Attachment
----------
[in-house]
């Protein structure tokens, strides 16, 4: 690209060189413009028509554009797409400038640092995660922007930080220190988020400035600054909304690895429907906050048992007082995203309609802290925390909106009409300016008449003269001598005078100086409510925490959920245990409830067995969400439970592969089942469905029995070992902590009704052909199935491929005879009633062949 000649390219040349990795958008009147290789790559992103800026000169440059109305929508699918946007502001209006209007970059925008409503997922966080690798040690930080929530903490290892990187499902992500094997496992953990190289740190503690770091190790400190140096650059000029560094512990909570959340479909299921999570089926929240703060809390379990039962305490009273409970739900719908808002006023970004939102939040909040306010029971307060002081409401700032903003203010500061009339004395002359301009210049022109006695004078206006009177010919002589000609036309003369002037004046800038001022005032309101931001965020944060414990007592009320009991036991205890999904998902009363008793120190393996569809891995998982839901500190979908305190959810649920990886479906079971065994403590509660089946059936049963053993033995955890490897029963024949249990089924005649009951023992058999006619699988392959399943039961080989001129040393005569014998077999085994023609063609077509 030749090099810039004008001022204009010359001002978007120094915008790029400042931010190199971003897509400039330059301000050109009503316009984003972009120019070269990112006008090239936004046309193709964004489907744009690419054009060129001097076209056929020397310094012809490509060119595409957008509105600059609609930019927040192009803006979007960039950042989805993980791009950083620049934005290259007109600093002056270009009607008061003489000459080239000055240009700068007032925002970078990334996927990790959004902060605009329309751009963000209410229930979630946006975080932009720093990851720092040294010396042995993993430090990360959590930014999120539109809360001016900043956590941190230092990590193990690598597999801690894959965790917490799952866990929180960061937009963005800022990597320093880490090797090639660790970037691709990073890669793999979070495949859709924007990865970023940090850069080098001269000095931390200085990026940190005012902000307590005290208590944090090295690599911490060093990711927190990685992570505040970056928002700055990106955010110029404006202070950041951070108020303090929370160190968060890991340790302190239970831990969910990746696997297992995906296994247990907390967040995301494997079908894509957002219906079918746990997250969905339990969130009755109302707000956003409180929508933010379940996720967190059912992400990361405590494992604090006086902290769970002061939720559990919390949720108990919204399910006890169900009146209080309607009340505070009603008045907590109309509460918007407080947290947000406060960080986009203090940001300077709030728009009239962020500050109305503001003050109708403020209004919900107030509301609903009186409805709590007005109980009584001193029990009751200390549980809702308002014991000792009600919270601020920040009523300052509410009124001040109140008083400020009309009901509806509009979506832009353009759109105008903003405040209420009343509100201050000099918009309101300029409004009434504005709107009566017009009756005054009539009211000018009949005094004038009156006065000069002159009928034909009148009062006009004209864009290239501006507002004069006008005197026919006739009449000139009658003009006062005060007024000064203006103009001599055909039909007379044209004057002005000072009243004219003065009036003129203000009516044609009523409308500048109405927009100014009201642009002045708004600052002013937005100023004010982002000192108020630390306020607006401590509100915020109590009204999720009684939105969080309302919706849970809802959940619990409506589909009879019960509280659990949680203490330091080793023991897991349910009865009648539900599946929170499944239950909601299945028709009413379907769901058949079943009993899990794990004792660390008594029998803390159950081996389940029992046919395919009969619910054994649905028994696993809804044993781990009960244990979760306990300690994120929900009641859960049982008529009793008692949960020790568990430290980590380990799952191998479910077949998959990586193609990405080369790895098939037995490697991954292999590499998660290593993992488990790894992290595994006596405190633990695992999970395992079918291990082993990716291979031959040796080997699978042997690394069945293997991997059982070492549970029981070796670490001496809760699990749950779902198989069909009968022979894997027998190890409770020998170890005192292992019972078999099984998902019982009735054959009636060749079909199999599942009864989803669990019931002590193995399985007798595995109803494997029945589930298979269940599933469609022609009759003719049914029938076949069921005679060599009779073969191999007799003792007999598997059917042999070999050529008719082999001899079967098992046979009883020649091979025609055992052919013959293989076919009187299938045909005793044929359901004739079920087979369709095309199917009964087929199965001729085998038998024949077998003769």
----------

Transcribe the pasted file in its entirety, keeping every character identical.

[in-house]
């Protein structure tokens, strides 16, 4: 690209060189413009028509554009797409400038640092995660922007930080220190988020400035600054909304690895429907906050048992007082995203309609802290925390909106009409300016008449003269001598005078100086409510925490959920245990409830067995969400439970592969089942469905029995070992902590009704052909199935491929005879009633062949 000649390219040349990795958008009147290789790559992103800026000169440059109305929508699918946007502001209006209007970059925008409503997922966080690798040690930080929530903490290892990187499902992500094997496992953990190289740190503690770091190790400190140096650059000029560094512990909570959340479909299921999570089926929240703060809390379990039962305490009273409970739900719908808002006023970004939102939040909040306010029971307060002081409401700032903003203010500061009339004395002359301009210049022109006695004078206006009177010919002589000609036309003369002037004046800038001022005032309101931001965020944060414990007592009320009991036991205890999904998902009363008793120190393996569809891995998982839901500190979908305190959810649920990886479906079971065994403590509660089946059936049963053993033995955890490897029963024949249990089924005649009951023992058999006619699988392959399943039961080989001129040393005569014998077999085994023609063609077509 030749090099810039004008001022204009010359001002978007120094915008790029400042931010190199971003897509400039330059301000050109009503316009984003972009120019070269990112006008090239936004046309193709964004489907744009690419054009060129001097076209056929020397310094012809490509060119595409957008509105600059609609930019927040192009803006979007960039950042989805993980791009950083620049934005290259007109600093002056270009009607008061003489000459080239000055240009700068007032925002970078990334996927990790959004902060605009329309751009963000209410229930979630946006975080932009720093990851720092040294010396042995993993430090990360959590930014999120539109809360001016900043956590941190230092990590193990690598597999801690894959965790917490799952866990929180960061937009963005800022990597320093880490090797090639660790970037691709990073890669793999979070495949859709924007990865970023940090850069080098001269000095931390200085990026940190005012902000307590005290208590944090090295690599911490060093990711927190990685992570505040970056928002700055990106955010110029404006202070950041951070108020303090929370160190968060890991340790302190239970831990969910990746696997297992995906296994247990907390967040995301494997079908894509957002219906079918746990997250969905339990969130009755109302707000956003409180929508933010379940996720967190059912992400990361405590494992604090006086902290769970002061939720559990919390949720108990919204399910006890169900009146209080309607009340505070009603008045907590109309509460918007407080947290947000406060960080986009203090940001300077709030728009009239962020500050109305503001003050109708403020209004919900107030509301609903009186409805709590007005109980009584001193029990009751200390549980809702308002014991000792009600919270601020920040009523300052509410009124001040109140008083400020009309009901509806509009979506832009353009759109105008903003405040209420009343509100201050000099918009309101300029409004009434504005709107009566017009009756005054009539009211000018009949005094004038009156006065000069002159009928034909009148009062006009004209864009290239501006507002004069006008005197026919006739009449000139009658003009006062005060007024000064203006103009001599055909039909007379044209004057002005000072009243004219003065009036003129203000009516044609009523409308500048109405927009100014009201642009002045708004600052002013937005100023004010982002000192108020630390306020607006401590509100915020109590009204999720009684939105969080309302919706849970809802959940619990409506589909009879019960509280659990949680203490330091080793023991897991349910009865009648539900599946929170499944239950909601299945028709009413379907769901058949079943009993899990794990004792660390008594029998803390159950081996389940029992046919395919009969619910054994649905028994696993809804044993781990009960244990979760306990300690994120929900009641859960049982008529009793008692949960020790568990430290980590380990799952191998479910077949998959990586193609990405080369790895098939037995490697991954292999590499998660290593993992488990790894992290595994006596405190633990695992999970395992079918291990082993990716291979031959040796080997699978042997690394069945293997991997059982070492549970029981070796670490001496809760699990749950779902198989069909009968022979894997027998190890409770020998170890005192292992019972078999099984998902019982009735054959009636060749079909199999599942009864989803669990019931002590193995399985007798595995109803494997029945589930298979269940599933469609022609009759003719049914029938076949069921005679060599009779073969191999007799003792007999598997059917042999070999050529008719082999001899079967098992046979009883020649091979025609055992052919013959293989076919009187299938045909005793044929359901004739079920087979369709095309199917009964087929199965001729085998038998024949077998003769």